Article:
For those of us that do not want to spend our days hunched over a hole in the ice, there are still options for open water fishing. Even as the temps go well below freezing winter trout are still a possibility at the end of your line.
I spoke with Jon Michiels an avid brown trout fisherman about the techniques that he uses to target these beautiful fish in the winter months on open flowing water. Jon fishes waterways in north central Wisconsin. Many of the small creeks and streams in Wisconsin are fed by groundwater and will remain mostly unfrozen all winter. As temperatures go well below freezing as they always do, finding open water is not very difficult.
When you do finally find your spot, and decide to target arguably the prettiest fish in the river, you will have to adjust your tactics from regular season. Fish low and slow as the water temperatures drop so will fish activity level. You may have to pound a single spot to get a bite. Target deep holes, one hole could produce multiple fish. Jon stated that on a recent outing he was able to catch four trout in four casts after finding a nice pocket in the river. Look for natural eddies, the slow moving water behind a rock or on a bend in the waterway. Trout can be found in these pockets as they wait to strike from behind a rock or log.
Jon utilizes very flashy french spinners with a very shiny gold or silver blade and they seem to do very well. Be aware of the time of year and what the fish will naturally predating on. For the most part, the only food source for trout that are active during the winter months are other fish. Jon also recommends using Rapala Countdowns when going at fish in deeper waters, as this mimics the smaller fish that naturally hide in these deeper spots out of the current.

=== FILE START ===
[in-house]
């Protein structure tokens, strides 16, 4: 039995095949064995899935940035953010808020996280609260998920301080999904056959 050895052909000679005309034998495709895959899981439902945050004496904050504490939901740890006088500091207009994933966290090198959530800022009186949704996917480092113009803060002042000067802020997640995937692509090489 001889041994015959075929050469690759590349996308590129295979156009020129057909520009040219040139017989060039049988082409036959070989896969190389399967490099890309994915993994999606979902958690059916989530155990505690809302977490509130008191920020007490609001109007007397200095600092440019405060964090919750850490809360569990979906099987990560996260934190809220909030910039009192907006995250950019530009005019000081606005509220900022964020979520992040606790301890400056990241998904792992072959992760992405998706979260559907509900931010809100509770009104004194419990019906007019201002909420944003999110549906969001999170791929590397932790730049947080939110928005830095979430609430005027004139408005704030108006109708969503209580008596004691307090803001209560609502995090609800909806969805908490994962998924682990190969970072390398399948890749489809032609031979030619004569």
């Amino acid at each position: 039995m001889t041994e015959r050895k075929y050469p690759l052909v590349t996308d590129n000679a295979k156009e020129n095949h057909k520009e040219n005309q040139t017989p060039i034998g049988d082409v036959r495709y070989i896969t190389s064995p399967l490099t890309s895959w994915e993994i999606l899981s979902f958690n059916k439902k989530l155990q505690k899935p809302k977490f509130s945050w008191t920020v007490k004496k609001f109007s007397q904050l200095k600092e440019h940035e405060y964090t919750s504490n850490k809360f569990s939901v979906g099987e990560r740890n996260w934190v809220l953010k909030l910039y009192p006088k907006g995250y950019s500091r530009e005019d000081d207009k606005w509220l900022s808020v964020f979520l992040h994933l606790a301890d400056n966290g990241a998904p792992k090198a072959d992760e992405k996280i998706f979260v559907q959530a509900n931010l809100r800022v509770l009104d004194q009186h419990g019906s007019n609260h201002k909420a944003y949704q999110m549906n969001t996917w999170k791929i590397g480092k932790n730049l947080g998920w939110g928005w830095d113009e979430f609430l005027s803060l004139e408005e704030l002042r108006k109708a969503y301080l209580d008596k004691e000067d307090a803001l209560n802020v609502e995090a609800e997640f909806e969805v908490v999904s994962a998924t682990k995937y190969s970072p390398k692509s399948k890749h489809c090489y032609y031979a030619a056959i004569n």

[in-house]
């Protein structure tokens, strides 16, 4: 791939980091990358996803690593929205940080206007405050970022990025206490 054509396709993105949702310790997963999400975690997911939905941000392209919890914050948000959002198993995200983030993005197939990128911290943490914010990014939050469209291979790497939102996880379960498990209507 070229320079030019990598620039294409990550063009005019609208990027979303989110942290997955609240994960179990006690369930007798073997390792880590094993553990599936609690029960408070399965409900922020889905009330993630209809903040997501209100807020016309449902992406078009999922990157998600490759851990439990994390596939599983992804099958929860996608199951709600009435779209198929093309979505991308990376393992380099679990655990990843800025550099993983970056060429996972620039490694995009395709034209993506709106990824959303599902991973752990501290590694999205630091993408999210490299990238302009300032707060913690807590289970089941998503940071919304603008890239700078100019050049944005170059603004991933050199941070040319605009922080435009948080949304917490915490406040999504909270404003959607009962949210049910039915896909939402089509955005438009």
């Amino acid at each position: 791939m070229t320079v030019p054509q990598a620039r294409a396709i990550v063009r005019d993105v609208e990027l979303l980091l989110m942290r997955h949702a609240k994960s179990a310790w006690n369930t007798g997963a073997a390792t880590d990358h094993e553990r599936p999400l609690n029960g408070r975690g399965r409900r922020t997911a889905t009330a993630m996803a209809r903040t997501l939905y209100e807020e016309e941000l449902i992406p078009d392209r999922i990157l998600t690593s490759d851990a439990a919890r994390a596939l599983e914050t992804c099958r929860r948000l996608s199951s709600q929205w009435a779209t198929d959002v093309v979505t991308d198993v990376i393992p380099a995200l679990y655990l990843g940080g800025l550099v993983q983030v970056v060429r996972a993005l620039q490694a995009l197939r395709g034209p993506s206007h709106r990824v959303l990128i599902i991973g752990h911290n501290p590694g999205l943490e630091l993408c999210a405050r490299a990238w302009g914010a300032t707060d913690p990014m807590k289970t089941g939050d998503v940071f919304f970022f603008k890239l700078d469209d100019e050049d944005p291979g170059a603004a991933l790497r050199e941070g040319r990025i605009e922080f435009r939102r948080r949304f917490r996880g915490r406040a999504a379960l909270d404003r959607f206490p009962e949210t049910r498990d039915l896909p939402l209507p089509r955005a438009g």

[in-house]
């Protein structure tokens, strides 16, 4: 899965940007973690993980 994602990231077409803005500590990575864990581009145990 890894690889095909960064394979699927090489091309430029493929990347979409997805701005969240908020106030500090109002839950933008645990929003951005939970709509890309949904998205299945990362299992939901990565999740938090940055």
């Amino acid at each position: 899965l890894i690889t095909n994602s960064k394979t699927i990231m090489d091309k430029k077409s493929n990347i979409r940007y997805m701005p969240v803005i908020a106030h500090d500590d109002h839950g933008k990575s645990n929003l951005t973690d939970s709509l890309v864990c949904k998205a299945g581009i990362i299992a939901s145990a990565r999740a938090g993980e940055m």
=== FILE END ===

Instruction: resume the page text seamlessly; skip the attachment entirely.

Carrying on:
Winter water will be much clearer so do your best not to kick up silt if you are wading. Jon will only walk up stream when moving from one spot to another to prevent any silt from scaring fish. For those wading or fishing from the bank also be mindful that shadows will be greatly exaggerated against the white snow that will be on the banks.
The most difficult part of winter fishing for trout will not be enticing the fish, rather keeping your equipment in working order. Spinning equipment is not designed for the conditions that you will likely be facing. You will quickly see your line guides clogged with ice, your reel not wanting to spin, and your line getting extremely stiff.
There are ways that you can combat some of these common problems. As far as the line guides there are plenty of tricks that old timers will tell you, an old trick used by steelhead fisherman is to spray your line guides with cooking spray. Something that you may likely have on you already that you can use to prevent ice is Chapstick, which can be applied to the guides lightly. For your reel use winter reel grease. Frabill sub zero is known to work great for ice fisherman. Monofilament line will be the best for below freezing conditions, especially ice specific line. Line for ice fishing will not cast as well but will alleviate many of the problem with stiff line.
When you do finally land that early season trout do your best to never take the fish out of the water. Very low temperatures can cause almost immediate damage to the gills of the fish. Also, never fish ice shelves over moving water as there no way to accurately tell the strength of the ice. Always fish with a buddy, you not only will need someone to take pictures but also someone to help you out of the water if things were to go wrong.
Author: Austen Doherty
Special thanks to Jon Michiels for providing much of the infomation in this article.